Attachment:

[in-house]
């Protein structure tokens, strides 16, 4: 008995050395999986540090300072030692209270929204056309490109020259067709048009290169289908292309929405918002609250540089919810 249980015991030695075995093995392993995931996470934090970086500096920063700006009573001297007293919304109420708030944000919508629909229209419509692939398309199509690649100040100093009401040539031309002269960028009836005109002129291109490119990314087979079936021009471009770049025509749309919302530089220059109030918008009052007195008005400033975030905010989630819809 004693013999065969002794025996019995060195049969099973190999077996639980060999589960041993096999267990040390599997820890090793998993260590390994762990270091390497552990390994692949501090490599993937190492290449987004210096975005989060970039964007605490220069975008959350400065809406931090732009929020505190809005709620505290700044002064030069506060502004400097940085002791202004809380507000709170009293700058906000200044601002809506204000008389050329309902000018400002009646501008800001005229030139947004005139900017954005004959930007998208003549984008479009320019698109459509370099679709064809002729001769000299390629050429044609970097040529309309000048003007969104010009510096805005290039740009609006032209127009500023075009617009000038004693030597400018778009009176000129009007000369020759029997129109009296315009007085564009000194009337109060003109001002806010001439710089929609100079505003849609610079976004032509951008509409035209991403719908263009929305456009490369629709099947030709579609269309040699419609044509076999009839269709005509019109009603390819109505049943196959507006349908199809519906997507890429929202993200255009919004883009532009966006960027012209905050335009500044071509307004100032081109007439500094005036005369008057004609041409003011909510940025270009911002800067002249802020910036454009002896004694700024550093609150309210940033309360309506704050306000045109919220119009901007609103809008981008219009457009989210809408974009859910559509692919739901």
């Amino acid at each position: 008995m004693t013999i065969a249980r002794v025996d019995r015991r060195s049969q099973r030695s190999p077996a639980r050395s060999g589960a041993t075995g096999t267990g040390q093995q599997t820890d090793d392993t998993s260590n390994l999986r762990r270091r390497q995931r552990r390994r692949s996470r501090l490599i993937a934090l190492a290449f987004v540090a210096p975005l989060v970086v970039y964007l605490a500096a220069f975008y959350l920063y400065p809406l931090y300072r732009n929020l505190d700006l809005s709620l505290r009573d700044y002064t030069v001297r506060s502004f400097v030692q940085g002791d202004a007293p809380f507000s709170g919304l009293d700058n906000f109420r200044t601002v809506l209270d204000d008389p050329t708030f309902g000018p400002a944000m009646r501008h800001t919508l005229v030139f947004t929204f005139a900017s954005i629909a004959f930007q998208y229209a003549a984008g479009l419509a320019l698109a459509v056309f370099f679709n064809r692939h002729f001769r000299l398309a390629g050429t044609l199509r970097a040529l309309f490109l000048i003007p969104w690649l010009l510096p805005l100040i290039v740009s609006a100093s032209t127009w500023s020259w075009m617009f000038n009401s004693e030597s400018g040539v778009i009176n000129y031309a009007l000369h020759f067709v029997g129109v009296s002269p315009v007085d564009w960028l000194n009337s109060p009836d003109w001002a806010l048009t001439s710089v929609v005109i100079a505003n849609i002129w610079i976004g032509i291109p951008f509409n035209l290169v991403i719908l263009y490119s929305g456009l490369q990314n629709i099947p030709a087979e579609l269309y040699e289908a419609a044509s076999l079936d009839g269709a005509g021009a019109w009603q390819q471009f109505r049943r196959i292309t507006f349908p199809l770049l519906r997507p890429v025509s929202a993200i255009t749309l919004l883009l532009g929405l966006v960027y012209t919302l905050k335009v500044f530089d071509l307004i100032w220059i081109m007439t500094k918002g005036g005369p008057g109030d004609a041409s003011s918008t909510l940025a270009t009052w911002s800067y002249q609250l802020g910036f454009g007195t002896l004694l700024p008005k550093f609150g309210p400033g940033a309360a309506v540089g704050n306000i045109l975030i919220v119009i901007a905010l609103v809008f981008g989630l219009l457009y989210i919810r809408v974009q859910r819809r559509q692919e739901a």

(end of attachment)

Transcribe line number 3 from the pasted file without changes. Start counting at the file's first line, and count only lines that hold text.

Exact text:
């Amino acid at each position: 008995m004693t013999i065969a249980r002794v025996d019995r015991r060195s049969q099973r030695s190999p077996a639980r050395s060999g589960a041993t075995g096999t267990g040390q093995q599997t820890d090793d392993t998993s260590n390994l999986r762990r270091r390497q995931r552990r390994r692949s996470r501090l490599i993937a934090l190492a290449f987004v540090a210096p975005l989060v970086v970039y964007l605490a500096a220069f975008y959350l920063y400065p809406l931090y300072r732009n929020l505190d700006l809005s709620l505290r009573d700044y002064t030069v001297r506060s502004f400097v030692q940085g002791d202004a007293p809380f507000s709170g919304l009293d700058n906000f109420r200044t601002v809506l209270d204000d008389p050329t708030f309902g000018p400002a944000m009646r501008h800001t919508l005229v030139f947004t929204f005139a900017s954005i629909a004959f930007q998208y229209a003549a984008g479009l419509a320019l698109a459509v056309f370099f679709n064809r692939h002729f001769r000299l398309a390629g050429t044609l199509r970097a040529l309309f490109l000048i003007p969104w690649l010009l510096p805005l100040i290039v740009s609006a100093s032209t127009w500023s020259w075009m617009f000038n009401s004693e030597s400018g040539v778009i009176n000129y031309a009007l000369h020759f067709v029997g129109v009296s002269p315009v007085d564009w960028l000194n009337s109060p009836d003109w001002a806010l048009t001439s710089v929609v005109i100079a505003n849609i002129w610079i976004g032509i291109p951008f509409n035209l290169v991403i719908l263009y490119s929305g456009l490369q990314n629709i099947p030709a087979e579609l269309y040699e289908a419609a044509s076999l079936d009839g269709a005509g021009a019109w009603q390819q471009f109505r049943r196959i292309t507006f349908p199809l770049l519906r997507p890429v025509s929202a993200i255009t749309l919004l883009l532009g929405l966006v960027y012209t919302l905050k335009v500044f530089d071509l307004i100032w220059i081109m007439t500094k918002g005036g005369p008057g109030d004609a041409s003011s918008t909510l940025a270009t009052w911002s800067y002249q609250l802020g910036f454009g007195t002896l004694l700024p008005k550093f609150g309210p400033g940033a309360a309506v540089g704050n306000i045109l975030i919220v119009i901007a905010l609103v809008f981008g989630l219009l457009y989210i919810r809408v974009q859910r819809r559509q692919e739901a």